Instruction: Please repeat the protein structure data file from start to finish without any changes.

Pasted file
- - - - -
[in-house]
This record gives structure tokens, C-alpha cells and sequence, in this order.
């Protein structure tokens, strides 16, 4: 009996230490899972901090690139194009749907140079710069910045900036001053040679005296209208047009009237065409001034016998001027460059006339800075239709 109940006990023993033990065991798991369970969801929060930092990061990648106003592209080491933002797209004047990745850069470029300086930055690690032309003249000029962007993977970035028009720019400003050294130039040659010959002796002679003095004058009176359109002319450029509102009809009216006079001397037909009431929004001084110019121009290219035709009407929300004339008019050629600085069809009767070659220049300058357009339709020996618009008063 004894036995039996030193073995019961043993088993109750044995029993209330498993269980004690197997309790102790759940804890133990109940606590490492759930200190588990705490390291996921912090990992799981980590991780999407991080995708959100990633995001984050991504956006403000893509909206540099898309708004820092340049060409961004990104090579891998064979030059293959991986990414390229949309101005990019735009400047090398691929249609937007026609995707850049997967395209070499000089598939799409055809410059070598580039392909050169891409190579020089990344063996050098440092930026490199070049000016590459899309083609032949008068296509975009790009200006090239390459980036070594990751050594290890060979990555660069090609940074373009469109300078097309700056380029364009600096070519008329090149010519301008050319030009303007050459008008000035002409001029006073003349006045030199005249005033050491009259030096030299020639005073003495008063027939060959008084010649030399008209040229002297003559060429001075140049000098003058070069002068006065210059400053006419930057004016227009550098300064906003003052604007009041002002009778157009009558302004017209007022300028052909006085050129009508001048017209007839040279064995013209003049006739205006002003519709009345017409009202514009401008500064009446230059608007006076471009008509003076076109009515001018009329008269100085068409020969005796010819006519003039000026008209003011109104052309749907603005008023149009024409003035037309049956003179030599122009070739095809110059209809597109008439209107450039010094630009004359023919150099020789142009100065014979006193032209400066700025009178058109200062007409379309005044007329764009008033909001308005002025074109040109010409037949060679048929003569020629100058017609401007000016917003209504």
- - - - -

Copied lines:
[in-house]
This record gives structure tokens, C-alpha cells and sequence, in this order.
């Protein structure tokens, strides 16, 4: 009996230490899972901090690139194009749907140079710069910045900036001053040679005296209208047009009237065409001034016998001027460059006339800075239709 109940006990023993033990065991798991369970969801929060930092990061990648106003592209080491933002797209004047990745850069470029300086930055690690032309003249000029962007993977970035028009720019400003050294130039040659010959002796002679003095004058009176359109002319450029509102009809009216006079001397037909009431929004001084110019121009290219035709009407929300004339008019050629600085069809009767070659220049300058357009339709020996618009008063 004894036995039996030193073995019961043993088993109750044995029993209330498993269980004690197997309790102790759940804890133990109940606590490492759930200190588990705490390291996921912090990992799981980590991780999407991080995708959100990633995001984050991504956006403000893509909206540099898309708004820092340049060409961004990104090579891998064979030059293959991986990414390229949309101005990019735009400047090398691929249609937007026609995707850049997967395209070499000089598939799409055809410059070598580039392909050169891409190579020089990344063996050098440092930026490199070049000016590459899309083609032949008068296509975009790009200006090239390459980036070594990751050594290890060979990555660069090609940074373009469109300078097309700056380029364009600096070519008329090149010519301008050319030009303007050459008008000035002409001029006073003349006045030199005249005033050491009259030096030299020639005073003495008063027939060959008084010649030399008209040229002297003559060429001075140049000098003058070069002068006065210059400053006419930057004016227009550098300064906003003052604007009041002002009778157009009558302004017209007022300028052909006085050129009508001048017209007839040279064995013209003049006739205006002003519709009345017409009202514009401008500064009446230059608007006076471009008509003076076109009515001018009329008269100085068409020969005796010819006519003039000026008209003011109104052309749907603005008023149009024409003035037309049956003179030599122009070739095809110059209809597109008439209107450039010094630009004359023919150099020789142009100065014979006193032209400066700025009178058109200062007409379309005044007329764009008033909001308005002025074109040109010409037949060679048929003569020629100058017609401007000016917003209504």